German Chancellor Angela Merkel's party easily beats center-left in state poll

March 26, 2017 2:51 pm

Supporters of the conservative Christian Democratic party (CDU) cheer after the first exit polls have been published after the election in the southwestern German state of Saarland in Saarbruecken, western , March 26, 2017. (Photo by AP) German Chancellor Angela Merkel’s party won a regional election Sunday by a wide margin, dealing an early blow to center-left hopes of ending her more than decade-long reign.
In the Saarland state vote held six months before a general election, Merkel’s Christian Democrats (CDU) won 40 percent against 30 percent for the Social Democrats (SPD), according to early results reported by public broadcaster ZDF.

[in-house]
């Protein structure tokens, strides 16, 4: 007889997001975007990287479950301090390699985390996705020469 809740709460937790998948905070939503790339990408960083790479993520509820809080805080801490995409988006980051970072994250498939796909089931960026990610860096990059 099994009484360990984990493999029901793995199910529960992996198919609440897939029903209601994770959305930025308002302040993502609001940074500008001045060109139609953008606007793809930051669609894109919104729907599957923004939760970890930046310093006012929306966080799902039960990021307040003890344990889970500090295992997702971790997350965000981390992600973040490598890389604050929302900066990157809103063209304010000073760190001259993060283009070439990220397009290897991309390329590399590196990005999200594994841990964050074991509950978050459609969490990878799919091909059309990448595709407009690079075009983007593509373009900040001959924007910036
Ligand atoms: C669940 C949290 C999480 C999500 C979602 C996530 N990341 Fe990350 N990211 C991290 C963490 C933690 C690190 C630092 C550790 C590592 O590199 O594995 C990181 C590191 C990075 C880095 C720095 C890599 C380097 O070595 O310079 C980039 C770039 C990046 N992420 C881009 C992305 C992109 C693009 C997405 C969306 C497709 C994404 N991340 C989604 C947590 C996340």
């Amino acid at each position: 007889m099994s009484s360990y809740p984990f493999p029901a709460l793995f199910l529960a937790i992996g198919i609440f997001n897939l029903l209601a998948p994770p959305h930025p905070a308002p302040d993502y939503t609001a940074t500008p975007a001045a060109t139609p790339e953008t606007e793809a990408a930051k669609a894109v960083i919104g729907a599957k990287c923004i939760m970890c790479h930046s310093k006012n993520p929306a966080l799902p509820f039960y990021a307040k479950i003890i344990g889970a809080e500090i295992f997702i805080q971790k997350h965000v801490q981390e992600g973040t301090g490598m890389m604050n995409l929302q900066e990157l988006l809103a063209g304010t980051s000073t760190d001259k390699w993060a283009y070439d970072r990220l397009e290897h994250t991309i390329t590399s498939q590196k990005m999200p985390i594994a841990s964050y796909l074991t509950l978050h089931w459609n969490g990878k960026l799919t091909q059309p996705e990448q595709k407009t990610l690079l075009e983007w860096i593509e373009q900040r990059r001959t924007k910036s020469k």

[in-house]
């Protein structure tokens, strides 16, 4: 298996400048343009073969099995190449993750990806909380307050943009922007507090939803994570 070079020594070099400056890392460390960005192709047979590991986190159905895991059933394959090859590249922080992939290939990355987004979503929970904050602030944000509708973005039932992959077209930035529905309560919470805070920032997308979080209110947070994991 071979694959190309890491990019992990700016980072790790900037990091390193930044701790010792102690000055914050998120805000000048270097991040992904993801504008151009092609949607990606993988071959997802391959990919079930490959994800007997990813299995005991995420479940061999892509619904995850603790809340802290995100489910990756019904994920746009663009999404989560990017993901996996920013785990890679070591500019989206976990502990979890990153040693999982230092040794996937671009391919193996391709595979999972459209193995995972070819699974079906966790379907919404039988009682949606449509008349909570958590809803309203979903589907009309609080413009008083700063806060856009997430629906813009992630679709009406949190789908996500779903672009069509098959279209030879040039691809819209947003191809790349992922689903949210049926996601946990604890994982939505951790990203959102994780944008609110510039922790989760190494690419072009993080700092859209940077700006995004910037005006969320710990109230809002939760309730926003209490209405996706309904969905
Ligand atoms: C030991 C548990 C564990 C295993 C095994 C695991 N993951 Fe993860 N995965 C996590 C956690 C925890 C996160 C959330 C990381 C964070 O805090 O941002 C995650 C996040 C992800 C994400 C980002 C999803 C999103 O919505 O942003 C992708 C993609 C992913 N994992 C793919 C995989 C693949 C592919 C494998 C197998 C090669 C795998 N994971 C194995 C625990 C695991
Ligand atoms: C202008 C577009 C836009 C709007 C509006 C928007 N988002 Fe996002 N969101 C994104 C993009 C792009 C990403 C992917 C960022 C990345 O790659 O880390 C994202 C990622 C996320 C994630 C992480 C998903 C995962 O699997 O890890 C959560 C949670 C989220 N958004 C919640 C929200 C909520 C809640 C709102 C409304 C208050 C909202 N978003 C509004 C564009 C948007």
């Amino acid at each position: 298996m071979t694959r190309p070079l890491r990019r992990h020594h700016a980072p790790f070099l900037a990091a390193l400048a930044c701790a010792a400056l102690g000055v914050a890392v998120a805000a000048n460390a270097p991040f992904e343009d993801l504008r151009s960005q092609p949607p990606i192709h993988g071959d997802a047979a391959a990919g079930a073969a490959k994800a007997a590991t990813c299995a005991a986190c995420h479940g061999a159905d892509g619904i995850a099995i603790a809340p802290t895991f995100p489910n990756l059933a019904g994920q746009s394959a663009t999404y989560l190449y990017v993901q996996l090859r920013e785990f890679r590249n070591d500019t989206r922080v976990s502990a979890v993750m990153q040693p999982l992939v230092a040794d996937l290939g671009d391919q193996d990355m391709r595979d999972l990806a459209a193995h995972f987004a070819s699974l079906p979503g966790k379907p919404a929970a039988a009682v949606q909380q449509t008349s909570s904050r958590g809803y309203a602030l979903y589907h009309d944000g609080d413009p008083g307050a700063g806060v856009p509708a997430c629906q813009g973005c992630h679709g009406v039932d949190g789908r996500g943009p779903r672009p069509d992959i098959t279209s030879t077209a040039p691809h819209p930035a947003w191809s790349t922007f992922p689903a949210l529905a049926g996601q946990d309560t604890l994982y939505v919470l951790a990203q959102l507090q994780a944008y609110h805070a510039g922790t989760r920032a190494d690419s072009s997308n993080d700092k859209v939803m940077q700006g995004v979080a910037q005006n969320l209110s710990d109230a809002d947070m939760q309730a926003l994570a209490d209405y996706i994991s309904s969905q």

Broadcaster ARD estimated a slightly bigger lead for the CDU of 41 percent against 29.5 for the SPD.
The vote was held in the tiny state of Saarland on the French border, which has a population of only one million, but was seen as a bellwether ahead of the September 24 general election in which Merkel is seeking a fourth term.
The SPD have made strong gains in national opinion surveys since Martin Schulz, the former president of the European Parliament, took over in January, and is now polling neck-and-neck nationally with Merkel’s CDU.
But the “Schulz effect” did not translate into the strong results the SPD had hoped for in Saarland, a former coal mining region, which held the first of three German state polls scheduled in the run-up to the national election.

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